The more you garden, the more your environmental awareness is heightened. Topics like deforestation, invasive species, fertilizer runoff, eutrophication of ponds, prescribed burns, impermeable city surfaces, point source pollution, and eating locally become easier to understand and more relevant. If everyone in America gardened, we would be past the acknowledgement phase and on to the solutions for our environmental problems.
Plants clean the air, filter storm water, prevent erosion, and bind toxins. These are environmental benefits that can be directly translated into monetary assets. For example, what would it cost to build, install, and power an air filter that did the work of a 50-foot elm tree in downtown Chicago's Grant Park?
Of all the ways I have grown through gardening, the development of my culinary skills has been the most surprising. Right away I realized I would learn a lot about natural science and meet plenty of good people, but I didn't expect urban gardening to turn me into a better cook. Growing fruits, vegetables, and herbs made me want to use them in new ways. After tasting fresh homegrown produce, there is no going back.
Now during the growing season, this man who was once satisfied with eating green beans out of a can prepares dishes like spinach and herb mussels; okra, broccoli, and pepper stir fry; candied sweet potatoes; blanched kale with oregano; roasted lamb chops marinated in sage-tomato sauce; rosemary fingerling potatoes; and chicken pot pie with peas, parsnips, and thyme. Gardening not only turned me into a better cook, it also improved my nutrition.
A recent study in the Journal of the American Dietetic Association showed that involvement in school garden programs caused students to eat more fruits and vegetables, which increased their intake of vitamin A, vitamin C, and fiber.1 In this study the students more than doubled their intake of fruits and vegetables — going from 1.93 to 4.5 servings per day.
Gardening also provides healthy exercise — burning calories, stretching and strengthening muscles and bones. Gardening provides a direct link to a healthier lifestyle.
Gardening lifts the spirits. People smile, reflect, and meditate in gardens. There is also a connection to our ancestors who tended plants. Often there are times when I feel connected to their collective stewardship of the land. Even for those who are not religious, there is an undeniably spiritual element to coaxing life from the dark soil under the blue sky.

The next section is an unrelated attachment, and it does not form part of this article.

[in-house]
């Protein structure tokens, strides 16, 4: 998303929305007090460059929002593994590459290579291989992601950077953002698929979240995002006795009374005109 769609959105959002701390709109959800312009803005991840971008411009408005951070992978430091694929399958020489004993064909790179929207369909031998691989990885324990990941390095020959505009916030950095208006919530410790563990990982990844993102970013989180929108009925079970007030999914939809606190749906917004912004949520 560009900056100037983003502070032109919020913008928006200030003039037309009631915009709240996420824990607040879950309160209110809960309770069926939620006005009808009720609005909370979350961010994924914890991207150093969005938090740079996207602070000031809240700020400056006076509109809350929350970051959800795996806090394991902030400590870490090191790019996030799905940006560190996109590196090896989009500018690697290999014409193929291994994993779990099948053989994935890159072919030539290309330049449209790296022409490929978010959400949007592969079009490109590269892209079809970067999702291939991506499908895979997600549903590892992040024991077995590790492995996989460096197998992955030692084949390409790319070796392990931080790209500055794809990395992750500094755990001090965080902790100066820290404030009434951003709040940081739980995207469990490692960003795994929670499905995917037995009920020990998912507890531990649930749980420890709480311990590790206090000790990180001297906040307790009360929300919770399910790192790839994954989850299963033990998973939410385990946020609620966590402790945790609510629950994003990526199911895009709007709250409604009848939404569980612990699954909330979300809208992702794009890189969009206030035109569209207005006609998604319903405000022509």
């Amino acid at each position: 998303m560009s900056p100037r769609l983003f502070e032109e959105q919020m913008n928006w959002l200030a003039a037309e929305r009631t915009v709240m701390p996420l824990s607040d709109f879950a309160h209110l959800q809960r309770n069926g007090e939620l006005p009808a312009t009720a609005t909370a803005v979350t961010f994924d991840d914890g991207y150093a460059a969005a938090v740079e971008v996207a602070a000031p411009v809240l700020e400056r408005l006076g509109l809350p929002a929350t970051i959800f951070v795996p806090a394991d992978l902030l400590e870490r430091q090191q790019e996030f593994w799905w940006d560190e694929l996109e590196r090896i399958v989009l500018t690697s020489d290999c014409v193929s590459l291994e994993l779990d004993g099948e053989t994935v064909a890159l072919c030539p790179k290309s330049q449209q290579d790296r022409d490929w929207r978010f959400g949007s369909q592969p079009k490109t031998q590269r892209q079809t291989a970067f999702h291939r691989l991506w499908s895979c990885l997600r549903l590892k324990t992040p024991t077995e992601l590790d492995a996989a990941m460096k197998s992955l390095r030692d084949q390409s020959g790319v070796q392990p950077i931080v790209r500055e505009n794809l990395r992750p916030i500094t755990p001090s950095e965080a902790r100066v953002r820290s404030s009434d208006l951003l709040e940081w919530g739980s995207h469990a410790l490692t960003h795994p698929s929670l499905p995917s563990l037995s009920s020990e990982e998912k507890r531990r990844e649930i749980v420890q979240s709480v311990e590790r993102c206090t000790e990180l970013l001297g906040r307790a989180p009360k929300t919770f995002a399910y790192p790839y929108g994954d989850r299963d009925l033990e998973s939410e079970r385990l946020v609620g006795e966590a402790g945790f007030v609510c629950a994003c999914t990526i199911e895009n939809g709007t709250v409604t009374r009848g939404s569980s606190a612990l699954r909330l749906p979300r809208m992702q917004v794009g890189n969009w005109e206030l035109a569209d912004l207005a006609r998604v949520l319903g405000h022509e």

But gardening need not begin as a deep, life-changing experience. The simple pleasures provided by growing a strawberry in a patio container are enough reason to start gardening. Although everyone can benefit from digging in the soil, urbanites, in particular, have a lot to gain. Typically, our artificial environments have been created to limit nature's influence and therefore limit our interaction with the natural world that nourishes us. Greening your space, whether indoors or out, helps reestablish that connection and helps you grow.
1 McAlessee J, Rankin L. "Garden-Based Nutrition Education Affects Fruit and Vegetable Consumption in Sixth-Grade Adolescents." Journal of the American Dietetic Association. 2007; 107:662-665.
To read more about urban gardening, check out William Moss' section at NGA: Moss in the City.
Every April communities, organizations, and individuals nationwide celebrate gardening during National Garden Month. Gardeners know, and research confirms, that nurturing plants is good for us: attitudes toward health and nutrition improve, kids perform better at school, and community spirit grows. Join the celebration and help to make America a greener, healthier, more livable place!About National Garden Month